else was there in attendance. How do you manage to include
    so many brilliant fills, triplets and other intricate
    gymnastics without tying your body into knots? Do you use
    any special effects at all with your percussion?

    S.J. (My answer) Back in 1992, I bought my first computer, a
    Macintosh Classic II. Along with it, I bought some
    mid-line software for notation, and some software for
    sequencing; along with a mid-level Roland MIDI keyboard.
    When I set out to sequence in the sequencing software, I
    became frustrated with the results of having to play, by
    hand on a keyboard with a click, the drum parts. They
    sounded fake. So, from that point I fell back on my first
    instrument, drums, and went to some drum transcriptions
    books. I worked, at first, with just inputing the
    specified parts into the notation software, with the
    intention of transferring the parts into the sequencing
    software. (NOTE: the actual parts on my C.D. are entirely original, as the transcription books only helped early on, in my
    learning process). However, I found that there was a pretty powerful sequencing tool within the notation software and after some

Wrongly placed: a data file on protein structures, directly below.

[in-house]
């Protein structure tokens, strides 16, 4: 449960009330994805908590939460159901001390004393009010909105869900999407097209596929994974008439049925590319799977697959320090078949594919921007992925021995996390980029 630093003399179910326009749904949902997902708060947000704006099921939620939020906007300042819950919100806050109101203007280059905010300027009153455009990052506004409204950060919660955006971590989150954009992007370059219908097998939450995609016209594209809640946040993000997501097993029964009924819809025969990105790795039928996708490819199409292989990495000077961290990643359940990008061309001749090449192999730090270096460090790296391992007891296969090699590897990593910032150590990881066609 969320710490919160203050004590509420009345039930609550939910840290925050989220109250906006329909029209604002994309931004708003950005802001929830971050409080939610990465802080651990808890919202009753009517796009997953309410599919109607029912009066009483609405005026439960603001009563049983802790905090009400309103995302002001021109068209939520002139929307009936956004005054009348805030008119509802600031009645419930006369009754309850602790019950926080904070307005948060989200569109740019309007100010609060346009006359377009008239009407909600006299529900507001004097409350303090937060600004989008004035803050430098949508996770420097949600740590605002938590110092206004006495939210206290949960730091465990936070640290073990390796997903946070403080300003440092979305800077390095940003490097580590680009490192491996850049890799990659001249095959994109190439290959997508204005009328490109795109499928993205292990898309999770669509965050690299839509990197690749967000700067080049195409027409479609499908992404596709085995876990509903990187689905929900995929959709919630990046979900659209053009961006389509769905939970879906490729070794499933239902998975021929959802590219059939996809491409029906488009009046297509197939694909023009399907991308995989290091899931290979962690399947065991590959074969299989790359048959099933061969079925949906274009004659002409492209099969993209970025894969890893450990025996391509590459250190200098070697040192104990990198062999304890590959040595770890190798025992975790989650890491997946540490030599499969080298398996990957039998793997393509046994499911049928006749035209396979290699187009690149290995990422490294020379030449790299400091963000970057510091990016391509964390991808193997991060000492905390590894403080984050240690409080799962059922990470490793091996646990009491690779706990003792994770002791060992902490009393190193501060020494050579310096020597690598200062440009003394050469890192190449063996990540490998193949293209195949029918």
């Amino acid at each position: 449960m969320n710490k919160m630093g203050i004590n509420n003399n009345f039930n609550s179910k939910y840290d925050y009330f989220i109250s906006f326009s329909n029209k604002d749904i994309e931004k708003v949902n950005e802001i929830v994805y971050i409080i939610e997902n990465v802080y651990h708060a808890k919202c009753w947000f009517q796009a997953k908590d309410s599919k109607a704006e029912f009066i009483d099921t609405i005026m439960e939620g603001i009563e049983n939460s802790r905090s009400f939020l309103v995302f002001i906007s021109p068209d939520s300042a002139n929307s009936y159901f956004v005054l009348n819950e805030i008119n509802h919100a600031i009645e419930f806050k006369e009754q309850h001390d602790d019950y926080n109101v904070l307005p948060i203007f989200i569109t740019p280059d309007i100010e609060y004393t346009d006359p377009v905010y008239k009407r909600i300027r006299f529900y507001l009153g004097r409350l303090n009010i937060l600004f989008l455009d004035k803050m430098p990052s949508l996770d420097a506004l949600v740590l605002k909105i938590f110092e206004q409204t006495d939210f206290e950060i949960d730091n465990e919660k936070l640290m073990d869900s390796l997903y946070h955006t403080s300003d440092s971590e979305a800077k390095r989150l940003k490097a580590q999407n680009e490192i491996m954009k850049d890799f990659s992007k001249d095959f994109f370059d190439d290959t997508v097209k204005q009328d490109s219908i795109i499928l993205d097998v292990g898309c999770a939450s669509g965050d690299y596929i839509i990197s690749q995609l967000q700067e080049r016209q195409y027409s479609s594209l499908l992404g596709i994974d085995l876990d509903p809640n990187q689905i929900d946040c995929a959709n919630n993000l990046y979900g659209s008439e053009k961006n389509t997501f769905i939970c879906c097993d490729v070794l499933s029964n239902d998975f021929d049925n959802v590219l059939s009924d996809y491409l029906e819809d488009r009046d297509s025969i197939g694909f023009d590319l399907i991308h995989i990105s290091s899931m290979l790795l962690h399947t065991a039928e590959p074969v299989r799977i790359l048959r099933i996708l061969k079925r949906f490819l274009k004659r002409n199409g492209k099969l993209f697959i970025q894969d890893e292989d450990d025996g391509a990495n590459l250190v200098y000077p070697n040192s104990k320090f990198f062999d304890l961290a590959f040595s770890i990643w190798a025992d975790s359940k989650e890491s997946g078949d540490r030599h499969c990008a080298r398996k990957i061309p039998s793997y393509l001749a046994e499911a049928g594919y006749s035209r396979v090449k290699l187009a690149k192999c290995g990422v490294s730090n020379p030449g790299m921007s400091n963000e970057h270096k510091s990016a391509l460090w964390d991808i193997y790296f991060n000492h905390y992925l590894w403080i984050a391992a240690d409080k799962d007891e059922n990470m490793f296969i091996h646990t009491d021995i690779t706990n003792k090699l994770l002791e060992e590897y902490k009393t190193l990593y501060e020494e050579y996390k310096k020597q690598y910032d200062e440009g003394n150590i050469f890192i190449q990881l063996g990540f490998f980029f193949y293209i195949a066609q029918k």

experimentation, found that I could just do
    everything within that context. At the time, I just composed
    in every possible context and style, trying to make more realistic, the sequenced parts. Back then, I had a couple of things to consider.
    One, I couldn’t afford to pay world class
    musicians to play the tunes I was writing;
    and Two, there was no affordable home recording system
    that I could stand, to put guitar parts down. It was all
    tape based, four-track oriented, and I refused to
    compromise the little fidelity I had achieved within the
    first generation of MIDI instrumentation. So back then, I decided
    that this music was going to live as my “superhuman
    Macintosh” band, and I set out to make the parts as
    realistic as possible, but with no guitar. (When I
    recorded the guitar parts for the C.D., I was able to use
    ProTools and retain the highest degree of fidelity.)

    So, to be clear, every note of this disc was sequenced in
    notation software. (Except the guitar parts -which I
    played in real time; the sax parts -which were played in
    real time by Bill; and the live drums on tracks 14 and 15
    -which I played in real time, acoustically) But the rhythm
    section parts were the result of literally inputing, note